Discipleship that will change the world.


“Christianity without discipleship is always Christianity without Christ.”

Tough words from pastor Dietrich Bonheoffer who died at the hands of the Nazis in the closing days of WW2.

But what discipleship?  And what does it mean to be a disciple of Jesus?

Earlier this week church member Geoff Fallows and I  took part in an consultation requested by Bishop Paul in setting the direction for the Diocese. The three main areas are evangelism, social justice and for our group, discipleship.

So I have been thinking about this key area now for a few days.  What does it mean to be a disciple of Jesus?

In fact, the word ‘disciple’ is used more than 250 times in the New Testament – usually in the plural. The word ‘Christian,’ by contrast, is used just three times.  So this is how those first followers of Jesus saw themselves.  It’s the word they used to describe what they were about.

US teacher Michael Wilkins, writes that when he asks his students to raise their hands if they are a true disciple of Jesus, few do so.  After all this is a big claim, a daunting challenge.

However, in contrast when he asks them to show if they are a true Christian, they all confidently raise their hands.  It seems somehow safer.

When I became a Christian all those years ago, the huge emphasis was on reaching others for Christ.  Becoming a Christian was the end rather than the beginning of a journey.  All the energy went into evangelism.  Discipleship as a word was never mentioned.

Of course, daily Bible reading, prayer meetings and Sunday services were important disciplines (as they continue to be) for the individual Christian gritting their teeth in a hostile word.  Most of our choruses were sung to a marching beat.

Of course, there is the sense that once we are rooted in Christ, so the sap of the Holy Spirit brings growth and producing his fruit in our lives. We rely on him totally.

But Richard Forster so memorably pointed out in his Celebration of Discipline, “A farmer is helpless to grow grain; all he can do is provide the right conditions for the growing of grain.”   But in seeking to provide the right environment for growth, what are we aiming for?

So this is what we were struggling with on Tuesday afternoon:  what are we aiming for in our Christian discipleship?

There was one book my colleagues kept referring to in our discussions;  in fact, Kip had actually brought his copy along with him, suitably annotated.  I was impressed and decided to buy my own copy.  Even the title teaches.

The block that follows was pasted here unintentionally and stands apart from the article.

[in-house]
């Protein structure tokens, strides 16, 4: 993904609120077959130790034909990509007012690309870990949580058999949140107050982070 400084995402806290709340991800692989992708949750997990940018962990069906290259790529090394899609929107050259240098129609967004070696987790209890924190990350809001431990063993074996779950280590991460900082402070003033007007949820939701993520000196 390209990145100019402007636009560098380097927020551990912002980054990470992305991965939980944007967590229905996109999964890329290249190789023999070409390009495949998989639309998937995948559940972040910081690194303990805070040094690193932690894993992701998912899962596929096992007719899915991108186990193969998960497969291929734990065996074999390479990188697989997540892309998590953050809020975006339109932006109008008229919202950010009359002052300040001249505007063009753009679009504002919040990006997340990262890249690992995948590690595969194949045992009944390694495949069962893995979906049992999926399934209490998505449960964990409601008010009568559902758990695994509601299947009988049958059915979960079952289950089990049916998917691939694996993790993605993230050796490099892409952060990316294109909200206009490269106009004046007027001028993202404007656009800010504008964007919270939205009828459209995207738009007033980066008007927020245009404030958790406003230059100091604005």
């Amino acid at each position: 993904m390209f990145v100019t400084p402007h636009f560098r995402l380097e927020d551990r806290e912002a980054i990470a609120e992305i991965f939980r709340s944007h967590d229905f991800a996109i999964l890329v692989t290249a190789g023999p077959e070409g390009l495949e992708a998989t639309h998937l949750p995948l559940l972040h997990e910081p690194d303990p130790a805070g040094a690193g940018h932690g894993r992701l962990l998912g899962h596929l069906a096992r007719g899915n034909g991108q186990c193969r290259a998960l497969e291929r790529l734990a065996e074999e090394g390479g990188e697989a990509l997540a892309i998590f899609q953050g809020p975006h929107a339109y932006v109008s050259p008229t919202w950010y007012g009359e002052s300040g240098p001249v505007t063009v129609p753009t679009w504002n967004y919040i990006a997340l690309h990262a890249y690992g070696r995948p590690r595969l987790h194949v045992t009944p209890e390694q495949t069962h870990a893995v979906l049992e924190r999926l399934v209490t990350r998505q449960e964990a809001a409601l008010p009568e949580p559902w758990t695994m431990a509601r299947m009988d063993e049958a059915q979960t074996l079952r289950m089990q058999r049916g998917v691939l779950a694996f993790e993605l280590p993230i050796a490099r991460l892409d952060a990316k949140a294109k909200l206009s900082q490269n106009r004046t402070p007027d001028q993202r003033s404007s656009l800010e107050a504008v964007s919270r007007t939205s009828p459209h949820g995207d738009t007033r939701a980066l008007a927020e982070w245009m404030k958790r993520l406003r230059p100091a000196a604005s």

This was Alison Morgan’s “Following Jesus : The Plural of Disciple is Church” (ReSource, 2015). And so I am ordering a copy – let me know if you would want one yourself.

Somewhat appropriately I will now have to leave you now for about 20 minutes – morning prayer at church, praying together with other Christians.  This will delay my blog – but first things first.

Right, I’m back.

And what is a disciple of Jesus?   Her answer:  “Learning from your master but learning to actually become like him.”

In her title Morgan makes this clear:  We cannot be disciples alone. We can only be disciples of Jesus if we are disciples together. This is in stark contrast to our individualistic world, in which the consumer makes his or her choice in the marketplace.

Moreover, discipleship is a form of apprenticeship undertaken in community.  She writes:  “Apprenticed to Jesus himself, the key to their identity lay in their relationships, not just with him but also with one another.”

“Jesus taught them gradually, of course. ‘Watch me,’ he said as he healed the sick, freed the oppressed and offered good news to the poor. Then, ‘off you go in pairs,’ he said, ‘you have a go – do your best, and we’ll go through it when you get back.’

“Then finally, ‘I’m off now, and you are to keep on doing it, and teach others to do it too – and know that I will still be with you as you do it.’”

This may be radical stuff but no less radical than the apostle Paul himself  who writes:  “So in Christ we, though many, form one body, and each member belongs to all the others.”  (Romans 12:5).

And as the apostle knew only too well, this was no walk in the park.  In fact, being disciples of Jesus means a totally new way of thinking, a way of thinking and living modelled by Jesus himself.    So he pleads with his Philippian readers and also with us:

Make my joy complete by being like-minded, having the same love, being one in spirit and of one mind.
Do nothing out of selfish ambition or vain conceit.
Rather, in humility value others above yourselves, not looking to your own interests but each of you to the interests of the others.
(Philippians 2: 2f)